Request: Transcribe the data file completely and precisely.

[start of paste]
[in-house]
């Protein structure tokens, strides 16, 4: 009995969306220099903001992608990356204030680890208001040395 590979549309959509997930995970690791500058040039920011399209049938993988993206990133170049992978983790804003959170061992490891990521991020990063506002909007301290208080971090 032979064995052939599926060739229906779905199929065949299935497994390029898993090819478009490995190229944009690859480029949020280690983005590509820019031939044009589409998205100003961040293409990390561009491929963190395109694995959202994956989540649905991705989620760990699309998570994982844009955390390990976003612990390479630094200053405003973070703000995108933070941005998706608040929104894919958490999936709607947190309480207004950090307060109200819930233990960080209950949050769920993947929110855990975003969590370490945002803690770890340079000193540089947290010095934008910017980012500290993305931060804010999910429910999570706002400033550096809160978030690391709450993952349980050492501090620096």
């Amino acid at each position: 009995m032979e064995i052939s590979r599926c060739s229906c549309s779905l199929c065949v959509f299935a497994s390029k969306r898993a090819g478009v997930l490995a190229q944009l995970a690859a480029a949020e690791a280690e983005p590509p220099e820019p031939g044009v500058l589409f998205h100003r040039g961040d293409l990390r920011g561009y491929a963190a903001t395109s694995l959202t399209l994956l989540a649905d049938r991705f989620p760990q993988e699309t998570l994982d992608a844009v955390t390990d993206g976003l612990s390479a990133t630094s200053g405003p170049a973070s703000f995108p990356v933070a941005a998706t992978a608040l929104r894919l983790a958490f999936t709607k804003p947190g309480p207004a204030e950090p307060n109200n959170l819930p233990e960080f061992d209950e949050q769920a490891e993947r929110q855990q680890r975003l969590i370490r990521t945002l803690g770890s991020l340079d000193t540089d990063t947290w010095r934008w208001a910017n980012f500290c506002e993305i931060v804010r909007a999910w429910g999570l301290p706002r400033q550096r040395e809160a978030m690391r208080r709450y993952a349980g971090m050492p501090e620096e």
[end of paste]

[in-house]
């Protein structure tokens, strides 16, 4: 009995969306220099903001992608990356204030680890208001040395 590979549309959509997930995970690791500058040039920011399209049938993988993206990133170049992978983790804003959170061992490891990521991020990063506002909007301290208080971090 032979064995052939599926060739229906779905199929065949299935497994390029898993090819478009490995190229944009690859480029949020280690983005590509820019031939044009589409998205100003961040293409990390561009491929963190395109694995959202994956989540649905991705989620760990699309998570994982844009955390390990976003612990390479630094200053405003973070703000995108933070941005998706608040929104894919958490999936709607947190309480207004950090307060109200819930233990960080209950949050769920993947929110855990975003969590370490945002803690770890340079000193540089947290010095934008910017980012500290993305931060804010999910429910999570706002400033550096809160978030690391709450993952349980050492501090620096």
């Amino acid at each position: 009995m032979e064995i052939s590979r599926c060739s229906c549309s779905l199929c065949v959509f299935a497994s390029k969306r898993a090819g478009v997930l490995a190229q944009l995970a690859a480029a949020e690791a280690e983005p590509p220099e820019p031939g044009v500058l589409f998205h100003r040039g961040d293409l990390r920011g561009y491929a963190a903001t395109s694995l959202t399209l994956l989540a649905d049938r991705f989620p760990q993988e699309t998570l994982d992608a844009v955390t390990d993206g976003l612990s390479a990133t630094s200053g405003p170049a973070s703000f995108p990356v933070a941005a998706t992978a608040l929104r894919l983790a958490f999936t709607k804003p947190g309480p207004a204030e950090p307060n109200n959170l819930p233990e960080f061992d209950e949050q769920a490891e993947r929110q855990q680890r975003l969590i370490r990521t945002l803690g770890s991020l340079d000193t540089d990063t947290w010095r934008w208001a910017n980012f500290c506002e993305i931060v804010r909007a999910w429910g999570l301290p706002r400033q550096r040395e809160a978030m690391r208080r709450y993952a349980g971090m050492p501090e620096e």